Some colleagues are collecting data on these earlier Amerikaneruhren. Might you please be so kind as to give some measurements -- e.g. height of the case, height, width and thickness of the movement plates, and the distance between the plates -- whether the various brass bits are cast or stamped, and if there are any other markings on or in the case. We'd be most grateful.

Thanks for posting the clock. There's a saying (believe it's from Stevenson, Steven :rolleyes:) that "clocks tell of their times as well as the time." This is a good example.

Regards
Zepernick
 

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harold bain

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Zep, your dating (1857) is spot on for the Seth Thomas Octogon top cottage clock. The flat top was first made in 1852, according to Owen Burt's booklet, Seth Thomas 9" Cottage Clocks.
Seems I've just hit a milestone, with my 20,000th post:Party::Party::eek:. Where did the time go:rolleyes:.
The beer is on me today for anyone who drops over:D.
 

russelldane

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May 17, 2011
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Many thanks to all for the information. Steven could the 2nd winding hole be for an alarm mechanisim? (could be way off the mark with this, not in same location as clock at the moment). Zepernick I would be more than happy to provide some details when i next see the clock, it may be some time. Thanks again.
 

Steven Thornberry

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Many thanks to all for the information. Steven could the 2nd winding hole be for an alarm mechanisim? (could be way off the mark with this, not in same location as clock at the moment). Zepernick I would be more than happy to provide some details when i next see the clock, it may be some time. Thanks again.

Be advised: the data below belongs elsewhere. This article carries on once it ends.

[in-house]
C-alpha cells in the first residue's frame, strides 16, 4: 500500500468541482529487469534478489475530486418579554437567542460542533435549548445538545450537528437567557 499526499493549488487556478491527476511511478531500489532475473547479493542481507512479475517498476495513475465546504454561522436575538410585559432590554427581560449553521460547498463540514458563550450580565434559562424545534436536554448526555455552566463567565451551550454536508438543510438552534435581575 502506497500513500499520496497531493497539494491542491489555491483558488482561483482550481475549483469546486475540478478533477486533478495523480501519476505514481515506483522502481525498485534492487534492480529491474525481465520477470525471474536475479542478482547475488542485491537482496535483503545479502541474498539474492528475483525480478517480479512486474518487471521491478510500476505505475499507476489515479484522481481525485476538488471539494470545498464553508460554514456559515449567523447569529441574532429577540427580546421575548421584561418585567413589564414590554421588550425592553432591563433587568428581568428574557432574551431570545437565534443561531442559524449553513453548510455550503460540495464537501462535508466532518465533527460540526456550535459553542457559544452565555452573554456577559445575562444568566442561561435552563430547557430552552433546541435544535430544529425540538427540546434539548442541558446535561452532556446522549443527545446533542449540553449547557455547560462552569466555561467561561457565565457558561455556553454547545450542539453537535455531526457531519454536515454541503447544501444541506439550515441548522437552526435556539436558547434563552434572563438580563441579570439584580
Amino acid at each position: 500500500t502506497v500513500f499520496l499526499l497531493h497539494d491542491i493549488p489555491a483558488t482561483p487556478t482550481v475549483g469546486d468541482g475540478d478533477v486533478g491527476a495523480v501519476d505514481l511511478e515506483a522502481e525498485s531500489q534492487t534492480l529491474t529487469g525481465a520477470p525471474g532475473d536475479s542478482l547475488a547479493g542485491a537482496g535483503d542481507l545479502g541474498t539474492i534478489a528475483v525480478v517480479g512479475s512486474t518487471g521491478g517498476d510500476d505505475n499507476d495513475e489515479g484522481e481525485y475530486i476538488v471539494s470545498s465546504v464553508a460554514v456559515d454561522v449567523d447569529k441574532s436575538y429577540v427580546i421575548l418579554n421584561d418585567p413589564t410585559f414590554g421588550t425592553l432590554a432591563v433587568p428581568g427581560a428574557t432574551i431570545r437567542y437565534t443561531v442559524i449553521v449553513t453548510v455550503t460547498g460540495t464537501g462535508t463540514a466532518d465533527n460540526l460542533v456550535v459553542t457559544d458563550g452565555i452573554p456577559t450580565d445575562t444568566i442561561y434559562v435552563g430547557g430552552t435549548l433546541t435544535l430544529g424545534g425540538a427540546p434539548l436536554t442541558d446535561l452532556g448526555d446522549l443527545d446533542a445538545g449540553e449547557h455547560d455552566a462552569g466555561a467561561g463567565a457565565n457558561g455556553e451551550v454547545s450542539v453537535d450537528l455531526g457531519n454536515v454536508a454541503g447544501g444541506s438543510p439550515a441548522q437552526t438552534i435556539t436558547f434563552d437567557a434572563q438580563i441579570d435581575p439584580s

That would have been my guess. The clock does have an alarm dial and what appears to be the lever, as well as a hammer and a bell (but no hour strike). It just seemed awful crowded over there on that side of the case:D, and I've never before encountered an outboard alarm in that location (but, hey, I don't travel much in German clocks).

All in all, though, I like this little guy. As zep asked in an earlier post, some dimensions of case and movement would be both interesting, informative, and useful.
 

russelldane

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May 17, 2011
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a couple more photos on file if they are of interest.


http://images.trademe.co.nz/photoserver/tq/17/171934617.jpghttp://images.trademe.co.nz/photoserver/tq/99/171934699.jpghttp://images.trademe.co.nz/photoserver/tq/9/171934609.jpg
 

zepernick

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Seems I've just hit a milestone, with my 20,000th post:Party::Party::eek:. Where did the time go:rolleyes:. The beer is on me today for anyone who drops over:D.
Harold -- We should be buying the beer for you. But in the right spirit, will send along this appreciative e-burp! Thanks for all your efforts, on and off the MB.

Russell -- Thanks for the additional photos. From here (at least :)) the plates for both the going and alarm appear to be cast, cleanly finished and relatively thick. Will be grateful for the measurements when you have a chance.

Regards
Zep
 

Albra

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Oct 17, 2006
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Greetings Russell,

please post a close up pic of the movement, too.

Thank´s in advance!


albra